- 06-21-2011, 10:16 AM
Originally Posted by jmdunni;2909642[B
- 06-21-2011, 11:43 AM
ôLord, whom shall we go away to? You have sayings of everlasting life"- John 6:68
WHAT has science offered?
- 06-21-2011, 11:46 AM
06-21-2011, 12:02 PM
Grab the bar at a width that feels comfortable/natural (20" grip" works for me) and focus on increasing your bench. Your chest will respond accordingly. Remembering to always emphasize discouraging muscle imbalances with a balanced training program. That is, if you're benching, you should be rowing as well.
06-21-2011, 06:33 PM
06-21-2011, 09:11 PM
For the record (and to minimize perpetuation of any more irritating myths), the only true exercise that 'destroys' any articulation (joint) in the body or brings forth any sort of injury is the exercise that is executed with poor form & lacks proper technique. Push-ups with added resistance are no healthier for your shoulders than the bench press performed with flared elbows, etc.
06-22-2011, 06:13 AM
I also have really long arms, I'm 6'2 and burdened with long limbs. The wider grip seems to help a bit, or getting help to take it off the rack to get started when going heavy.
06-22-2011, 06:31 AM
06-24-2011, 03:23 PM
I know that the majority of fiber damage and microtears occurs during eccentric (negative) contraction. The greatest amount of contraction force happens when the muscle is approximately halfway lengthened/shortened. This is passive length tension relationship. Therefore I would think that the greatest amount of muscle fiber damage would occur during an eccentric movement with the most amount of weight possible, when the pec major is at that halfway point. And Im pretty sure the actin and myosin filaments that the muscle fibers consist of are ALL lengthened/shortened to the same degree during a movement.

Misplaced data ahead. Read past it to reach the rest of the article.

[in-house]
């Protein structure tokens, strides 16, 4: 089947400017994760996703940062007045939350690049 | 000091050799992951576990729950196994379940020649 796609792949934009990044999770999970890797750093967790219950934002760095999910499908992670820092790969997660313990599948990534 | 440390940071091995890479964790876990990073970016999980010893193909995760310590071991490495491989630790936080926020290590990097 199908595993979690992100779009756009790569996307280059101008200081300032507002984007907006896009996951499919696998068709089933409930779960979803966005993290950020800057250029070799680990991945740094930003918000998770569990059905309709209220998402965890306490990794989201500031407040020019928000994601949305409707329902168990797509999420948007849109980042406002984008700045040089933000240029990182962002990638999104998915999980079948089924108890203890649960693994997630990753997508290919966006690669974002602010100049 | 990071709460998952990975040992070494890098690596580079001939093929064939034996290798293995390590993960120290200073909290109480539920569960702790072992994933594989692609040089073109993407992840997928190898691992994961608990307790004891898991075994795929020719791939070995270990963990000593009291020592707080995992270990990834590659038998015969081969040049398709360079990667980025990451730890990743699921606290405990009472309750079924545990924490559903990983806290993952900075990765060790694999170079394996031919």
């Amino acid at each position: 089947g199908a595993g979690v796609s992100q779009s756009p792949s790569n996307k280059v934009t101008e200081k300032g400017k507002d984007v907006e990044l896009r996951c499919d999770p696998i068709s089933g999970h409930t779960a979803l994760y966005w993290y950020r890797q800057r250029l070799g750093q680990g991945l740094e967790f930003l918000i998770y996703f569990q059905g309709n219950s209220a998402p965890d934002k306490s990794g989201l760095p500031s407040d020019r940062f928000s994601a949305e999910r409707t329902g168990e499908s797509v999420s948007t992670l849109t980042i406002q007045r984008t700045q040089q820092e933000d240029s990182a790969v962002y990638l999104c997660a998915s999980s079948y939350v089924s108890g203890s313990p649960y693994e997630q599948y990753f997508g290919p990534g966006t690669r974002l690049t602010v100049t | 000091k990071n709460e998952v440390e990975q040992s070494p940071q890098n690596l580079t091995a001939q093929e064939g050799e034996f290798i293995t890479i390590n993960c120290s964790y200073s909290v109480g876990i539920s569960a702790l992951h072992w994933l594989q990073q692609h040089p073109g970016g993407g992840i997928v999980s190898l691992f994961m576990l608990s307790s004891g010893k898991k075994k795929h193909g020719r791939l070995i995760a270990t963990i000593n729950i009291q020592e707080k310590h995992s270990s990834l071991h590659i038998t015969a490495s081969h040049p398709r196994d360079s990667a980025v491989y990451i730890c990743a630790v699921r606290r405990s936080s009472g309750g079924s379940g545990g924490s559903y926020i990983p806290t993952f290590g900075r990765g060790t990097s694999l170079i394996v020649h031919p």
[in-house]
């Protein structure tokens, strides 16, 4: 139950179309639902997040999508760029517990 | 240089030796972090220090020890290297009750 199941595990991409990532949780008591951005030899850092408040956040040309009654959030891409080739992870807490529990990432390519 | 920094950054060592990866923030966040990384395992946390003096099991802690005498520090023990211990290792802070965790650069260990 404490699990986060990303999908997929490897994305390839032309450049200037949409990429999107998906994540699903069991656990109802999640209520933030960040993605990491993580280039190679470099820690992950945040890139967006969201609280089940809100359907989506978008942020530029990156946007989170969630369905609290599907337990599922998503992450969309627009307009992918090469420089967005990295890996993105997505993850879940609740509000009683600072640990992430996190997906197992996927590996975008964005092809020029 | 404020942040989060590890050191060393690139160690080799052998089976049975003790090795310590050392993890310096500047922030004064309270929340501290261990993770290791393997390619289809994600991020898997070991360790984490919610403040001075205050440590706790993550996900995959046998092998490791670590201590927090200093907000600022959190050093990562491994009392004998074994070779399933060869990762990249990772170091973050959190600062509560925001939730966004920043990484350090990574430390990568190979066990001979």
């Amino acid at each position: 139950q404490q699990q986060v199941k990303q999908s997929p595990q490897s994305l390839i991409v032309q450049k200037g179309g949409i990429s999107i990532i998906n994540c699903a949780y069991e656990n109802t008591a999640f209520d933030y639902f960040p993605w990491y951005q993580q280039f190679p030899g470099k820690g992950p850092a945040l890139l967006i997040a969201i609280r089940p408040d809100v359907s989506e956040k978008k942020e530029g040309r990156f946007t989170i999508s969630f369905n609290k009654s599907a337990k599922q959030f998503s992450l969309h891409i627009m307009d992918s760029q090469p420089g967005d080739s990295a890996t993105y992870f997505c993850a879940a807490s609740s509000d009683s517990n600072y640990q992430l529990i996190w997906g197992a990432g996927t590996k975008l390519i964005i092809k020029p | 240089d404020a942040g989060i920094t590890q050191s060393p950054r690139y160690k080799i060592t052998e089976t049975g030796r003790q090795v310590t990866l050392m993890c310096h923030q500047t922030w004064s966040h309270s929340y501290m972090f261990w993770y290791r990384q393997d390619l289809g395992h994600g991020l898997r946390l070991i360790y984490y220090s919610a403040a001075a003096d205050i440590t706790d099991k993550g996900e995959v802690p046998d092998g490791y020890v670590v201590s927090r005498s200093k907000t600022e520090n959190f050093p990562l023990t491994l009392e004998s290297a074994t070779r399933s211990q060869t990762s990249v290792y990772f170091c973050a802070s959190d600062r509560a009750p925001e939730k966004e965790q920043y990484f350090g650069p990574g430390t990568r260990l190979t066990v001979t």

The only variable I can think of is angle. The sternal fibers (inner chest) run in a horizontal fashion. This arrangement is most emphasized upon during "D-2 PNF pattern". Basically thats when the arm is reached dpwn across the body towards the opposite leg. Exercises that would incorporate this movement are decline bench, dips, cable crossovers- in this particular pattern of course. Incline and flat presses will emphasize moreso on the "top-middle" and top of the chest.
Now dont confuse what Im saying for "isolating" a certain portion of the chest. Impossible, because as stated before, its one muscle and is innervated by the same nerve root.
Nonetheless, movin weight, I honor your curiosity and I agree that there should be a study done.
Suffer now.. and live like a champion later.
06-25-2011, 05:38 AM
I can target them for DOMS...but I can't make one part grow more than the others. No matter what I target they grow together so it's a waste of time to isolate pecs imo.
Incline makes upper hurt, doing super wide flies makes the outer hurt, crossovers hurts the inner, grip width affects it on flat, etc. But I don't notice one part of my pec lagging really.
06-25-2011, 09:59 PM
06-26-2011, 12:03 PM
Isn't a wide/narrow grip only manipulating triceps-vs.-pectoralis major recruitment? Seeing as the fibers run on a longitudinal axis (correct me if this is the wrong axis, trying to remember)...proximal/distal portions cannot be isolated, correct?
06-26-2011, 01:14 PM
Exactly rex. I discussed a little earlier how the fiber attachment site may play some role in the feeling of DOMS in inner vs. outers.
Vary grips from shoulder width to 2x acromium span changes the recruitment from sternal head (grip 1-1.25X acromium span) to clavicular head (1.25 - 1.75 acromium span) to anterior deltoids (>1.75 acromium span), as well as differences in tricep recruitment.
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